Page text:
Firefox browser includes innovative features developed by Seneca College
Mozilla's Firefox is one of the most used web browsers worldwide: it accounts for over one-fifth of all web browser usage. Being a favourite of the open source community, Firefox is always being upgraded and improved, and the students and faculty at Seneca have contributed to the effort as well.
Ever since the Mozilla Foundation released Firefox 4, new releases of Firefox have featured groundbreaking technology developed by Seneca students, graduates, and faculty. As a result of Seneca’s on-going partnership with the Mozilla Foundation, Seneca’s Centre for Development of Open Technology (CDOT) played an integral role in the creation of key features in various releases of Firefox. The team developed the world's first web audio API, implemented the much requested web-gaming feature known as Mouse/Pointer Lock for 3D interfaces, implemented captioning for web video in the form of WebVTT, and worked on countless bug fixes and other features.
The audio API the Seneca team developed allows programmers to manipulate and create audio that can be synced with the rest of the webpage in ways previously not possible on the web. The sound can be incorporated directly into the HTML5 code with no need for a plug-in. This functionality could be used, for example, to improve accessibility of online content for people with disabilities. The work has now spawned a standardization process at the W3C to develop a standard for such audio APIs in other browsers.
The Mouse/Pointer Lock feature that was added to Firefox allows users to create an infinite scrolling area. As a user scrolls, more content is loaded, allowing a user to scroll indefinitely without running into an edge. Examples of this sort of technology can be seen when scrolling on Facebook or Google Maps, and is often used in 3D games—an important direction for the web.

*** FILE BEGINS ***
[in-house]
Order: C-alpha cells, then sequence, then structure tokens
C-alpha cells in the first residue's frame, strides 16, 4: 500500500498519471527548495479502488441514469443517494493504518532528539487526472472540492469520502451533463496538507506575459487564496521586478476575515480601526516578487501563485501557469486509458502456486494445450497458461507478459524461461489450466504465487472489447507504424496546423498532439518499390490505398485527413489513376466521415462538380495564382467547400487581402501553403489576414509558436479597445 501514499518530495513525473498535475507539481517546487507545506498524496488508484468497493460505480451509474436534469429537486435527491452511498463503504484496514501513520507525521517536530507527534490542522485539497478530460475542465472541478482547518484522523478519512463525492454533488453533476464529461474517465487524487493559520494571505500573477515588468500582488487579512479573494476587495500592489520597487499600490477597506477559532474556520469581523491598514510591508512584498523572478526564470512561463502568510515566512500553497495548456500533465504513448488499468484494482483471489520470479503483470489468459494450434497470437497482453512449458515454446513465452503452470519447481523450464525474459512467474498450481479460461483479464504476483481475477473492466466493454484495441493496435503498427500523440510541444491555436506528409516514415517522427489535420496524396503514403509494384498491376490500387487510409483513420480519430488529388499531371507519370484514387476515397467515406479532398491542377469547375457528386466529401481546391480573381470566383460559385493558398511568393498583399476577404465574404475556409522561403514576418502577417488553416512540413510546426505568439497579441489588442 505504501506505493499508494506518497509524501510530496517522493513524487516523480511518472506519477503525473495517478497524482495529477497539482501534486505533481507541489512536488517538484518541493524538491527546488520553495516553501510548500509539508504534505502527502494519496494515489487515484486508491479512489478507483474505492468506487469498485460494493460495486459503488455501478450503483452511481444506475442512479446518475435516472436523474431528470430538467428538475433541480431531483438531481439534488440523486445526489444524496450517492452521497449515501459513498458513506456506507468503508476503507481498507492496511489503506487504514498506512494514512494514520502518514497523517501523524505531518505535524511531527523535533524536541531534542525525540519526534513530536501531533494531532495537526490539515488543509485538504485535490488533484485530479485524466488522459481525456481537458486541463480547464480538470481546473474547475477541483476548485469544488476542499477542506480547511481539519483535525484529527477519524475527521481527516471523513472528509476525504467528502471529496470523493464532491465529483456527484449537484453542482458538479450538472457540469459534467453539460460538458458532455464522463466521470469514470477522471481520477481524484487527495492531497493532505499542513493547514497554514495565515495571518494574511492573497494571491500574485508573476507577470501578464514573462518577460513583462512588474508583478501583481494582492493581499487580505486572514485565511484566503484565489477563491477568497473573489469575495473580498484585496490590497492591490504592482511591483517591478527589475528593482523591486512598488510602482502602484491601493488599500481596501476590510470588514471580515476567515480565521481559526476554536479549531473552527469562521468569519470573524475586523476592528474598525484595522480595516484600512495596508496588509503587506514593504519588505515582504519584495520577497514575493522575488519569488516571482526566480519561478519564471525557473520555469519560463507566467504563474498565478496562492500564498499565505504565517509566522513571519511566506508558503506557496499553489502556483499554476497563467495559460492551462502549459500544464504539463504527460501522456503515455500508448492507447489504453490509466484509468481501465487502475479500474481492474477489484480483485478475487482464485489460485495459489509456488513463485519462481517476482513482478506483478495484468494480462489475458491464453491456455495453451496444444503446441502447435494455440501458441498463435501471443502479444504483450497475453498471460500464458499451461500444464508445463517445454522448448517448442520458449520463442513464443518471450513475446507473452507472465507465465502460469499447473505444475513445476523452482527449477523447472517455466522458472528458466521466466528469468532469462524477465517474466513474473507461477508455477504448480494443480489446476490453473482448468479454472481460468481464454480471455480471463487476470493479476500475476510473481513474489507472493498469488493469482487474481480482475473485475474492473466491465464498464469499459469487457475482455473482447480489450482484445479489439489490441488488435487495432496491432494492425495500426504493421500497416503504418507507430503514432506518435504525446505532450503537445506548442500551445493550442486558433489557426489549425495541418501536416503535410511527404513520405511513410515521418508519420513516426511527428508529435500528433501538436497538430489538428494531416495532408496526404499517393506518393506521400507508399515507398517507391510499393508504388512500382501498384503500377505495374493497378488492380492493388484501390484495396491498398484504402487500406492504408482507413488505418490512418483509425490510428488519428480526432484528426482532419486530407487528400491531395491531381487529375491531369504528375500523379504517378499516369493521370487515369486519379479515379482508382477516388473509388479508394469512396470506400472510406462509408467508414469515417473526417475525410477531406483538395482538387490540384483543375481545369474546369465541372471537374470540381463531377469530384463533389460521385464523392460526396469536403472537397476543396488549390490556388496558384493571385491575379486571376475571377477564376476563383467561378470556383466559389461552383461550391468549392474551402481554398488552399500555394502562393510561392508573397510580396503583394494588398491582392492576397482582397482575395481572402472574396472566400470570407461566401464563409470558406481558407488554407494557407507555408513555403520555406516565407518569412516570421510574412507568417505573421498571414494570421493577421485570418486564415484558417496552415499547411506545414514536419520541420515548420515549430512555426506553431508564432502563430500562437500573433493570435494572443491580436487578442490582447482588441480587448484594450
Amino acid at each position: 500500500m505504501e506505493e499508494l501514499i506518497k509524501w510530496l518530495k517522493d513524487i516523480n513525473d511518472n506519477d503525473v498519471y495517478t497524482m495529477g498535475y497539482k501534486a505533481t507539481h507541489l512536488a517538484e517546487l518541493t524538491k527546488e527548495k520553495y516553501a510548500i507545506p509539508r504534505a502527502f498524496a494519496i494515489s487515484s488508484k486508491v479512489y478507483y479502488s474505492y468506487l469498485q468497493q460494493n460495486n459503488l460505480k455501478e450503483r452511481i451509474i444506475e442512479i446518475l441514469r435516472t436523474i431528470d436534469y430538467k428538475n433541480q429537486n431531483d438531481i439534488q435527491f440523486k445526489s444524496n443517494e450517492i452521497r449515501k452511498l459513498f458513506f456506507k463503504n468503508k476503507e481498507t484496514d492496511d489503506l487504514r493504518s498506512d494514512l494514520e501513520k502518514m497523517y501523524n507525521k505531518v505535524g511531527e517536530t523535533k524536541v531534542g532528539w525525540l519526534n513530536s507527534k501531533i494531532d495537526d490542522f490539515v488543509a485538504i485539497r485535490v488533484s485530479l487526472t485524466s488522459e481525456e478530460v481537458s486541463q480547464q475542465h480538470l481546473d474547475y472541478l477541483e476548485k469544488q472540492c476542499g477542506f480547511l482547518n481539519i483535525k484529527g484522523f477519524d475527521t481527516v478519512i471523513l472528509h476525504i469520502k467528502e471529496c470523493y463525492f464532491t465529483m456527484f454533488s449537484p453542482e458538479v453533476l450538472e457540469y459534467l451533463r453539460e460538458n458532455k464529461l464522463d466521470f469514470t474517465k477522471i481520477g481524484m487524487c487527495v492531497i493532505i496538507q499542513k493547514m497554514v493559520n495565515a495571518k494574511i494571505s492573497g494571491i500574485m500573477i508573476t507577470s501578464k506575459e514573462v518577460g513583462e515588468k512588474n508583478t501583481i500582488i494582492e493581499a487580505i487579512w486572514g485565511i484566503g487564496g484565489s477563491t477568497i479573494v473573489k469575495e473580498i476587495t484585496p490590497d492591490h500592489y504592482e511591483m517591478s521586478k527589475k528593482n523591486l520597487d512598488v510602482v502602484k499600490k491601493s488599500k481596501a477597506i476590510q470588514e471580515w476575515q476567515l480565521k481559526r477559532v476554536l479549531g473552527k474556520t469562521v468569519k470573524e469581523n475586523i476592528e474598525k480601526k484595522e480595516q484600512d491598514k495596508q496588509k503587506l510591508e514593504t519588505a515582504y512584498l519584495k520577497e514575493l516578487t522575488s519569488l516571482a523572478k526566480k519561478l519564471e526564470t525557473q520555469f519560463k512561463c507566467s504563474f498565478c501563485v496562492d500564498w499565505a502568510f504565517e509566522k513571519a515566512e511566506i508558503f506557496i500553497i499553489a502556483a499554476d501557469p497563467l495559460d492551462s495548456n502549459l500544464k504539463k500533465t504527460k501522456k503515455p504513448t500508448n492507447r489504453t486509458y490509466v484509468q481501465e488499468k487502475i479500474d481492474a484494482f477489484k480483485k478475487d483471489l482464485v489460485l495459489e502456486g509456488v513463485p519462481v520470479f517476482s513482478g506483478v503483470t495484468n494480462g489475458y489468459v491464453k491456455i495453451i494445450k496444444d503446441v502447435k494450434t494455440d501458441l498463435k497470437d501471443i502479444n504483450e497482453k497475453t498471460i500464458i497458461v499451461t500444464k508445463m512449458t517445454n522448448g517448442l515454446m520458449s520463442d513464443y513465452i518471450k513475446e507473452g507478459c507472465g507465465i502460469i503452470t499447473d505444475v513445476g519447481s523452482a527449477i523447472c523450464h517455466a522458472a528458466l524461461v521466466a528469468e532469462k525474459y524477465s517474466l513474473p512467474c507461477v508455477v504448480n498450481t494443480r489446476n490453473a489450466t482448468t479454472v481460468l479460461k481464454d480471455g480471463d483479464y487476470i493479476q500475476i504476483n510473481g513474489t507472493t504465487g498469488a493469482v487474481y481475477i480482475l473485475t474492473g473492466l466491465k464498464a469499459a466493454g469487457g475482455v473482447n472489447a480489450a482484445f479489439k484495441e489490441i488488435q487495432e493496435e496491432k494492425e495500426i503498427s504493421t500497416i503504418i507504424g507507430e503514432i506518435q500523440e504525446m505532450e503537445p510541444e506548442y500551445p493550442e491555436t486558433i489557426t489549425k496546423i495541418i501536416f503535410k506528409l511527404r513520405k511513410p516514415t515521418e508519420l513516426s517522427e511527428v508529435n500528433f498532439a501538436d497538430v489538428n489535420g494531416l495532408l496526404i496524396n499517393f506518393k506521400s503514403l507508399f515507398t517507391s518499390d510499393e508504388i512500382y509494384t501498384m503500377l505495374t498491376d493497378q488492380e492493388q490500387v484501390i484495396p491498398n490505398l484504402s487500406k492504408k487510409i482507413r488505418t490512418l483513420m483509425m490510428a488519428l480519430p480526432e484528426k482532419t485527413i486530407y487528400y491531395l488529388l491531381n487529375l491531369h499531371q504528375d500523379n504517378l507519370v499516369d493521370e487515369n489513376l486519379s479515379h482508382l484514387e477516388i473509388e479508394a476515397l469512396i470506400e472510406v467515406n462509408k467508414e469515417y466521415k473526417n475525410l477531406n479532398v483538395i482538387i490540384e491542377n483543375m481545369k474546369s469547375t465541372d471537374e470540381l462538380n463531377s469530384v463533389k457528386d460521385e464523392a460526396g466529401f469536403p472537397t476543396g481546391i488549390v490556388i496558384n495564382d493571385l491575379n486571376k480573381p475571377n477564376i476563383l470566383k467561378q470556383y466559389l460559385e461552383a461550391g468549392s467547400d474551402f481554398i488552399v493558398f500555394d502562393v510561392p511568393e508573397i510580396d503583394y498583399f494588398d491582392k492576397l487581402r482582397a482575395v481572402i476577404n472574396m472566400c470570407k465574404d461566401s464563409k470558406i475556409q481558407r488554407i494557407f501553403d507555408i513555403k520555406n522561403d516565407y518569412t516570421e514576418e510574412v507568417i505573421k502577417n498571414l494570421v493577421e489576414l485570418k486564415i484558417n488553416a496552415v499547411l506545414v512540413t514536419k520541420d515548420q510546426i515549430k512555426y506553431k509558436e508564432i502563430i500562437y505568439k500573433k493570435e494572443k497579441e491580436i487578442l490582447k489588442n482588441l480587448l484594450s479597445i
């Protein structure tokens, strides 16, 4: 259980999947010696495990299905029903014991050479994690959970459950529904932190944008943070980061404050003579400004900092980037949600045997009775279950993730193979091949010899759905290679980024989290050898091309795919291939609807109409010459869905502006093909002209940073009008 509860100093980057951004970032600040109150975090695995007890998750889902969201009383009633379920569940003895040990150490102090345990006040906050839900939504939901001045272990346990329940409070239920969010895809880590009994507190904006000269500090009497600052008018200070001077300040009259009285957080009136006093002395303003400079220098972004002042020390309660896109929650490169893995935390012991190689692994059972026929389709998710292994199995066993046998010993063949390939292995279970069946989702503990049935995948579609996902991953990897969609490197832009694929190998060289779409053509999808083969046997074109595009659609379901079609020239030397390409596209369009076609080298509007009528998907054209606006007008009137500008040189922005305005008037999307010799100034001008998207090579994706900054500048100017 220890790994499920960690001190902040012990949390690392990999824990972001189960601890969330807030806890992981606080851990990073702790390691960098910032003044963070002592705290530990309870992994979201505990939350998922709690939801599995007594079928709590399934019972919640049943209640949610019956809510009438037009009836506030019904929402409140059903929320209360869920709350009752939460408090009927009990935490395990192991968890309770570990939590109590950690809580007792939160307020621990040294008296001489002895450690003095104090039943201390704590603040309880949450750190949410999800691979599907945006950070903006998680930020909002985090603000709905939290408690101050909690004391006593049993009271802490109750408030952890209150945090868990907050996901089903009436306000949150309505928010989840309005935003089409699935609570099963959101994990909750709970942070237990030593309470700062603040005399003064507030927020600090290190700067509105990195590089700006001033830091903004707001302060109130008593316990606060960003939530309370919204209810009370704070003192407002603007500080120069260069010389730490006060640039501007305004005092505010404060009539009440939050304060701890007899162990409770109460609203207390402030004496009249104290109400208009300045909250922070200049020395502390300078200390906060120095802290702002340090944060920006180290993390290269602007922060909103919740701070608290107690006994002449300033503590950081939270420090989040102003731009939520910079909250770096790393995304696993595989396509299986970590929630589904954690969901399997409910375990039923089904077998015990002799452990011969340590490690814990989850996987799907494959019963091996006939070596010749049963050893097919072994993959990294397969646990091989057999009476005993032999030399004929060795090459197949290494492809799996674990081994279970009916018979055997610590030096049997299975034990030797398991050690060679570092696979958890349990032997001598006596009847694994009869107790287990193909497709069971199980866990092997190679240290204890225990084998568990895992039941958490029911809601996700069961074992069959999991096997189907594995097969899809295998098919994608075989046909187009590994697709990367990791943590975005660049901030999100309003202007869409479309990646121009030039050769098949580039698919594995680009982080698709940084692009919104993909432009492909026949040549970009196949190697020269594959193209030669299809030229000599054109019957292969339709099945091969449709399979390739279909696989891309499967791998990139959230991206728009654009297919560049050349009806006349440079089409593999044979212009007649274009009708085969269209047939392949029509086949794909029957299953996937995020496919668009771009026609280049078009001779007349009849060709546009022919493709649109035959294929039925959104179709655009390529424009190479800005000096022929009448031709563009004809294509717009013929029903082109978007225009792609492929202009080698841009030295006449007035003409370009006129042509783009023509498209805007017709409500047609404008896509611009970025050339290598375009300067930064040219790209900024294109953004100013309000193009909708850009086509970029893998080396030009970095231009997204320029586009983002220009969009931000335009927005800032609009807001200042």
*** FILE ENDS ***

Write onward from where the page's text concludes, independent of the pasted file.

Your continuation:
The CDOT students also contributed to the advancement of HTML5's media implementation through work on WebVTT. The WebVTT standard describes a way for non-programmers to write captions, subtitles, and other textual cues for a media element. In the browser, users can view or listen to the media and also see (or hear) this content. It's very important for accessibility on the web and for allowing international use of media.
The efforts of the Seneca students are not only impressive in their own right, but they also contribute to the open source community and the Mozilla Foundation’s mission, which is to promote openness, innovation, and opportunity on the Web. The Mozilla Foundation is a non-profit organization dedicated to the value of a free and open Web, where its users are encouraged to also be creators and developers. The contributions of the Seneca students will help to deliver technology that will revolutionize what it means to interact with your web browser.